A transsexual police officer has had her employment tribunal claim for discrimination and harassment after she claimed that she had been offended by having to “out” herself at work.
PC Emma Chapman made her Employment Tribunal claims after she complained that she had been forced to “out” herself over the radio system whilst working for Essex Police. She stated that the first incident had occurred in October 2012 when the operator of the radio system questioned her sexuality, stating that she had a “male voice”. PC Chapman stated that she was then forced to announce that she was a transsexual over the radio system, a fact that left her “very distressed”. She stated that two further incidents occurred in June 2013 when she was again challenged by operators who questioned her identity. She subsequently brought Employment Tribunal claims for discrimination on the grounds of her sexual orientation and sexual orientation-related harassment.
The Employment Tribunal heard the case in November 2013 and released its judgment later that month. It found against PC Chapman in her claims for discrimination and harassment, finding that she had not been treated less favourably because of her sexual orientation and that she had not suffered treatment which could reasonably be constructed as creating an “intimidating, hostile, degrading, humiliating or offensive environment” for her to work in.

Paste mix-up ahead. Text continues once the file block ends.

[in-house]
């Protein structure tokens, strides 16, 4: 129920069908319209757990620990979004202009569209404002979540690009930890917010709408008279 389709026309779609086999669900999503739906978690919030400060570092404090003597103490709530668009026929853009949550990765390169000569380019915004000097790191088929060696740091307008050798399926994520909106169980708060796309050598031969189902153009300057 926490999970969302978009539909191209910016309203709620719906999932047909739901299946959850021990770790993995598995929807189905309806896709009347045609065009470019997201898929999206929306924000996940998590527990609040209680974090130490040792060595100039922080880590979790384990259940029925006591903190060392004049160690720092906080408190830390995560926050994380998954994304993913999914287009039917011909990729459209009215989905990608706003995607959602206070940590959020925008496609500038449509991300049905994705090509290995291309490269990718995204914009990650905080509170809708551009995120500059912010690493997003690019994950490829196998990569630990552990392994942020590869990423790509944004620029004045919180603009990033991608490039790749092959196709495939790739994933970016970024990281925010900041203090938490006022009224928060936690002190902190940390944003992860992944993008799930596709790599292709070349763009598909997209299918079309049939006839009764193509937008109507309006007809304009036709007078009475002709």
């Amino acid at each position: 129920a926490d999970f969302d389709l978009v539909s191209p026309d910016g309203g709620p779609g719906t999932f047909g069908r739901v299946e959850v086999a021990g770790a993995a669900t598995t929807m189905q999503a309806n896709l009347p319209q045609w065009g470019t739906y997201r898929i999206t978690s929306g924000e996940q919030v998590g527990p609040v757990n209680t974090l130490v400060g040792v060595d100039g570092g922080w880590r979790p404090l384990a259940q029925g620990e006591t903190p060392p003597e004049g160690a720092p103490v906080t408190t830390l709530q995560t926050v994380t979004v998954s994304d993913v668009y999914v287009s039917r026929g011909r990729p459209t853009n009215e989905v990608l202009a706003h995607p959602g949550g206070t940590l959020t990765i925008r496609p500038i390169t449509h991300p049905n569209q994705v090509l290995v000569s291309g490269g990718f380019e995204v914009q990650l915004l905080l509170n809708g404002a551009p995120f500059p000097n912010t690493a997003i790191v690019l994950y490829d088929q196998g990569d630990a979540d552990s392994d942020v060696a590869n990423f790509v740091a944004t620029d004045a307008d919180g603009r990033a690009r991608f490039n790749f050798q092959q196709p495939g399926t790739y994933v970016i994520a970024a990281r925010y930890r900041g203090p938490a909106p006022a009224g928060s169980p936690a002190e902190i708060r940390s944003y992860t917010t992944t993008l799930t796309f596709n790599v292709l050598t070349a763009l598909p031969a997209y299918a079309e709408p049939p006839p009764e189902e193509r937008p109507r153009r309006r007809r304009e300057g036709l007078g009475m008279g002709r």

PC Chapman was criticized by the Employment Tribunal as being “over-sensitive” (possibly because she was going through a stressful time in her personal life), that the reaction of the radio operators was not intended to cause her offence and that it was not reasonable for her to be offended by the actions of the operators.
It was reported that PC Chapman does not intend to appeal against the findings of the Employment Tribunal.
Chris Hadrill, an employment solicitor at Redmans, commented on the case: “In claims of harassment in the Employment Tribunal, the complainant must establish that they were subject to conduct (or, sometimes, an omission) which had the purpose or effect of creating an intimidating, hostile, degrading, humiliating or offensive environment for them to work in. Whether it was reasonable for the complainant to have suffered ‘offence’ by the action or omission is normally an important legal point and one which was crucial in this particular case.”
Please note that Redmans Solicitors were not associated in any way with this case